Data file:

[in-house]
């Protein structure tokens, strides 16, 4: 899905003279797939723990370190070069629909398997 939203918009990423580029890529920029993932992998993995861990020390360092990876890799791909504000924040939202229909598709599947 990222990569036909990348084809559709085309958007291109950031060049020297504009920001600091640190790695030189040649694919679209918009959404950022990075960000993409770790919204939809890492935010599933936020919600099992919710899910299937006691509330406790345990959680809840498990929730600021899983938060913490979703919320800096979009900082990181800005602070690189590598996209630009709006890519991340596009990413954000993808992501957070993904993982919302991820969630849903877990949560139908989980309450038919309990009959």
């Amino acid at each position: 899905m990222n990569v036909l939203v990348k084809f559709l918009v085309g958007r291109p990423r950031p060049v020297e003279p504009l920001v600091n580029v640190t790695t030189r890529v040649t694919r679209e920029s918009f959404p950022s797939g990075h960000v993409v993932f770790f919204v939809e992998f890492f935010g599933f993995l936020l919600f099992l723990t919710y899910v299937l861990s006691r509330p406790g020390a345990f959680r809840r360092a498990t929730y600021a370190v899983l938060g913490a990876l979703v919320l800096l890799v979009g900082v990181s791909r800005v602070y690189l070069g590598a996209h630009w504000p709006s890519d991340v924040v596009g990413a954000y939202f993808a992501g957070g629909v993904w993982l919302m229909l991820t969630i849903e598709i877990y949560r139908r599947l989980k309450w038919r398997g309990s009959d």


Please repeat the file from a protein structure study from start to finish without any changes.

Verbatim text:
[in-house]
């Protein structure tokens, strides 16, 4: 899905003279797939723990370190070069629909398997 939203918009990423580029890529920029993932992998993995861990020390360092990876890799791909504000924040939202229909598709599947 990222990569036909990348084809559709085309958007291109950031060049020297504009920001600091640190790695030189040649694919679209918009959404950022990075960000993409770790919204939809890492935010599933936020919600099992919710899910299937006691509330406790345990959680809840498990929730600021899983938060913490979703919320800096979009900082990181800005602070690189590598996209630009709006890519991340596009990413954000993808992501957070993904993982919302991820969630849903877990949560139908989980309450038919309990009959």
């Amino acid at each position: 899905m990222n990569v036909l939203v990348k084809f559709l918009v085309g958007r291109p990423r950031p060049v020297e003279p504009l920001v600091n580029v640190t790695t030189r890529v040649t694919r679209e920029s918009f959404p950022s797939g990075h960000v993409v993932f770790f919204v939809e992998f890492f935010g599933f993995l936020l919600f099992l723990t919710y899910v299937l861990s006691r509330p406790g020390a345990f959680r809840r360092a498990t929730y600021a370190v899983l938060g913490a990876l979703v919320l800096l890799v979009g900082v990181s791909r800005v602070y690189l070069g590598a996209h630009w504000p709006s890519d991340v924040v596009g990413a954000y939202f993808a992501g957070g629909v993904w993982l919302m229909l991820t969630i849903e598709i877990y949560r139908r599947l989980k309450w038919r398997g309990s009959d």